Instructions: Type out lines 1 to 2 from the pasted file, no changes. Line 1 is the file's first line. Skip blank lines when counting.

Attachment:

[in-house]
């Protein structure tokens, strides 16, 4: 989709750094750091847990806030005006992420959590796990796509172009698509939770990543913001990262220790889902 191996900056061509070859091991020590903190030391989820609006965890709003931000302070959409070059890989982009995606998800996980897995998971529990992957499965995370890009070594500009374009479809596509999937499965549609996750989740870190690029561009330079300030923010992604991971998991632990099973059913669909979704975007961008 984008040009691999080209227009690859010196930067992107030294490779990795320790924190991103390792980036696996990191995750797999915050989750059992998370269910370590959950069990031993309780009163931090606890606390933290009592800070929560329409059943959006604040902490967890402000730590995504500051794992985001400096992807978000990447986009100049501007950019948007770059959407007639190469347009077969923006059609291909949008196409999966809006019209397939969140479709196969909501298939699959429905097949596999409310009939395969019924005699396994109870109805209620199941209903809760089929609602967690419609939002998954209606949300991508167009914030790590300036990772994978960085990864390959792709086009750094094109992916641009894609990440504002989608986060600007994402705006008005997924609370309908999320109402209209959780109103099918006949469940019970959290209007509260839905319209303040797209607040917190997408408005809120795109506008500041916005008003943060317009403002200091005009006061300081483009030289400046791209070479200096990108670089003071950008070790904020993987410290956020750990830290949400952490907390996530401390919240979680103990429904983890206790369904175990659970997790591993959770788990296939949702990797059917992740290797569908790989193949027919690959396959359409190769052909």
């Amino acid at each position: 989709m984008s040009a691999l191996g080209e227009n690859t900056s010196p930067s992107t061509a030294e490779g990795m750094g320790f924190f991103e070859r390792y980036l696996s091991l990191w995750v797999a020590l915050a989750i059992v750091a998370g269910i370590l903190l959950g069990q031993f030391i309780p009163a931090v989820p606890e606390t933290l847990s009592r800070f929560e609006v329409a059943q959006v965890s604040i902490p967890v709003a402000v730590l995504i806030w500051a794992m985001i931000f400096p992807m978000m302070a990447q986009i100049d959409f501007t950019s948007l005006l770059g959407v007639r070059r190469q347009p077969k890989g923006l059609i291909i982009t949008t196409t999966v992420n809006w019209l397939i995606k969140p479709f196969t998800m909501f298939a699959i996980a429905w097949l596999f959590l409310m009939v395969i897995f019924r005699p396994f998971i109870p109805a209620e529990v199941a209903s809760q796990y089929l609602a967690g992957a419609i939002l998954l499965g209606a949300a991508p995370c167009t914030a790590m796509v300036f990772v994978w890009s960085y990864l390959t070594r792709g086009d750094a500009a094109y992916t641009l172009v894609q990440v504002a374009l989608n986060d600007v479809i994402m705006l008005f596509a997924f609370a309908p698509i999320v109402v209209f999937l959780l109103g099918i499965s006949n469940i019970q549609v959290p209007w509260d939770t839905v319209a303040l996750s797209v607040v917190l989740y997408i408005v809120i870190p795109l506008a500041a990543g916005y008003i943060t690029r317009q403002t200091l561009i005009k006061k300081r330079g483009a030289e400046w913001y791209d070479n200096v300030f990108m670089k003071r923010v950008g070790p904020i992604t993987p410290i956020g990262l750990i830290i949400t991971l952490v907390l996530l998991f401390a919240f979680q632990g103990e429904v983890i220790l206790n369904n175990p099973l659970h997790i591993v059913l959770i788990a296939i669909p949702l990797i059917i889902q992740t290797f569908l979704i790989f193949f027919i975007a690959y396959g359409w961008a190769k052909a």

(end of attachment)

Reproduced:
[in-house]
């Protein structure tokens, strides 16, 4: 989709750094750091847990806030005006992420959590796990796509172009698509939770990543913001990262220790889902 191996900056061509070859091991020590903190030391989820609006965890709003931000302070959409070059890989982009995606998800996980897995998971529990992957499965995370890009070594500009374009479809596509999937499965549609996750989740870190690029561009330079300030923010992604991971998991632990099973059913669909979704975007961008 984008040009691999080209227009690859010196930067992107030294490779990795320790924190991103390792980036696996990191995750797999915050989750059992998370269910370590959950069990031993309780009163931090606890606390933290009592800070929560329409059943959006604040902490967890402000730590995504500051794992985001400096992807978000990447986009100049501007950019948007770059959407007639190469347009077969923006059609291909949008196409999966809006019209397939969140479709196969909501298939699959429905097949596999409310009939395969019924005699396994109870109805209620199941209903809760089929609602967690419609939002998954209606949300991508167009914030790590300036990772994978960085990864390959792709086009750094094109992916641009894609990440504002989608986060600007994402705006008005997924609370309908999320109402209209959780109103099918006949469940019970959290209007509260839905319209303040797209607040917190997408408005809120795109506008500041916005008003943060317009403002200091005009006061300081483009030289400046791209070479200096990108670089003071950008070790904020993987410290956020750990830290949400952490907390996530401390919240979680103990429904983890206790369904175990659970997790591993959770788990296939949702990797059917992740290797569908790989193949027919690959396959359409190769052909």